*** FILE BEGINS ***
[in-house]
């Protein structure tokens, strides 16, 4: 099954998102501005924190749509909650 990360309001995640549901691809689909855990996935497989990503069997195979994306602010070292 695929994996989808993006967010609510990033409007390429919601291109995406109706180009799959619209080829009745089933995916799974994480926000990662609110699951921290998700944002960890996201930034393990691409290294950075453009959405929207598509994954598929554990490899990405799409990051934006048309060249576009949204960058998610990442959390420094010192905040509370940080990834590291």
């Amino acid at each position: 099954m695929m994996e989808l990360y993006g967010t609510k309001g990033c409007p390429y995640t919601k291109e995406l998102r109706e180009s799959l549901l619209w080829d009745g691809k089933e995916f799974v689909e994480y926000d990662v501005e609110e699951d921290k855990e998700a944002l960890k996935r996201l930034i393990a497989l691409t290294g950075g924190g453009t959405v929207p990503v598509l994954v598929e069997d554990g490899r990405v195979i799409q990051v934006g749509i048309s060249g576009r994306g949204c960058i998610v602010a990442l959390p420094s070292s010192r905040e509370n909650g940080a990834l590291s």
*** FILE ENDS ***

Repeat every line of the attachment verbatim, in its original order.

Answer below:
[in-house]
């Protein structure tokens, strides 16, 4: 099954998102501005924190749509909650 990360309001995640549901691809689909855990996935497989990503069997195979994306602010070292 695929994996989808993006967010609510990033409007390429919601291109995406109706180009799959619209080829009745089933995916799974994480926000990662609110699951921290998700944002960890996201930034393990691409290294950075453009959405929207598509994954598929554990490899990405799409990051934006048309060249576009949204960058998610990442959390420094010192905040509370940080990834590291």
């Amino acid at each position: 099954m695929m994996e989808l990360y993006g967010t609510k309001g990033c409007p390429y995640t919601k291109e995406l998102r109706e180009s799959l549901l619209w080829d009745g691809k089933e995916f799974v689909e994480y926000d990662v501005e609110e699951d921290k855990e998700a944002l960890k996935r996201l930034i393990a497989l691409t290294g950075g924190g453009t959405v929207p990503v598509l994954v598929e069997d554990g490899r990405v195979i799409q990051v934006g749509i048309s060249g576009r994306g949204c960058i998610v602010a990442l959390p420094s070292s010192r905040e509370n909650g940080a990834l590291s």